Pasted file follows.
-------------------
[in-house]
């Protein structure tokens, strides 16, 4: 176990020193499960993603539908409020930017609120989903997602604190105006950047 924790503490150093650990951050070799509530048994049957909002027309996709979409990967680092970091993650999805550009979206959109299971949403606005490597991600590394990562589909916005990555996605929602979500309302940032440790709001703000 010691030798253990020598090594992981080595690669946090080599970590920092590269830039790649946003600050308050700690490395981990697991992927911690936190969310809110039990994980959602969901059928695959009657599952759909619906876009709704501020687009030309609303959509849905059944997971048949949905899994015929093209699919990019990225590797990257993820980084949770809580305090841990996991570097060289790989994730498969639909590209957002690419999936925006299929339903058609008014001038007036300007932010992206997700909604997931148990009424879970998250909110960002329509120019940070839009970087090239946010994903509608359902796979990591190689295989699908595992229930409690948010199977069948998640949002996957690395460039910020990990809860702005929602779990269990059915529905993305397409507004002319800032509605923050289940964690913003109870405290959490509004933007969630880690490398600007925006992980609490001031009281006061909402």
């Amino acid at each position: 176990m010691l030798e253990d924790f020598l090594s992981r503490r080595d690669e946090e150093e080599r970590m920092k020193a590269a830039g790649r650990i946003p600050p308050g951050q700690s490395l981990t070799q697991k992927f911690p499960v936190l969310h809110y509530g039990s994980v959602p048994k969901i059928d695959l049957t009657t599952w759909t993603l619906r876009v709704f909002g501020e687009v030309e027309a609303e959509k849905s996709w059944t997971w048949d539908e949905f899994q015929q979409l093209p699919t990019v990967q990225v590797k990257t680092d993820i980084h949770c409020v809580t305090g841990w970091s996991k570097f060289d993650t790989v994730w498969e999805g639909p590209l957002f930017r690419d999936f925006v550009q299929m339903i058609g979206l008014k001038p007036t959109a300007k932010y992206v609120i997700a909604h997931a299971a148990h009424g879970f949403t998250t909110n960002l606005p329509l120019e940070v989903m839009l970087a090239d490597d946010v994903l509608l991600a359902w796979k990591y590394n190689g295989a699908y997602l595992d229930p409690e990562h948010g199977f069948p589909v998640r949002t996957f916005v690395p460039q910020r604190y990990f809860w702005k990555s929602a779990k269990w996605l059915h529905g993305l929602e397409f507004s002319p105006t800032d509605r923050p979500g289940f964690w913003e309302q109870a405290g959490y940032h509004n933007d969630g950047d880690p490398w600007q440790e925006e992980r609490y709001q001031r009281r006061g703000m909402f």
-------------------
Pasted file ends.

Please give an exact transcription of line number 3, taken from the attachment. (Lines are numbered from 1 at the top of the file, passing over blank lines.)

């Amino acid at each position: 176990m010691l030798e253990d924790f020598l090594s992981r503490r080595d690669e946090e150093e080599r970590m920092k020193a590269a830039g790649r650990i946003p600050p308050g951050q700690s490395l981990t070799q697991k992927f911690p499960v936190l969310h809110y509530g039990s994980v959602p048994k969901i059928d695959l049957t009657t599952w759909t993603l619906r876009v709704f909002g501020e687009v030309e027309a609303e959509k849905s996709w059944t997971w048949d539908e949905f899994q015929q979409l093209p699919t990019v990967q990225v590797k990257t680092d993820i980084h949770c409020v809580t305090g841990w970091s996991k570097f060289d993650t790989v994730w498969e999805g639909p590209l957002f930017r690419d999936f925006v550009q299929m339903i058609g979206l008014k001038p007036t959109a300007k932010y992206v609120i997700a909604h997931a299971a148990h009424g879970f949403t998250t909110n960002l606005p329509l120019e940070v989903m839009l970087a090239d490597d946010v994903l509608l991600a359902w796979k990591y590394n190689g295989a699908y997602l595992d229930p409690e990562h948010g199977f069948p589909v998640r949002t996957f916005v690395p460039q910020r604190y990990f809860w702005k990555s929602a779990k269990w996605l059915h529905g993305l929602e397409f507004s002319p105006t800032d509605r923050p979500g289940f964690w913003e309302q109870a405290g959490y940032h509004n933007d969630g950047d880690p490398w600007q440790e925006e992980r609490y709001q001031r009281r006061g703000m909402f």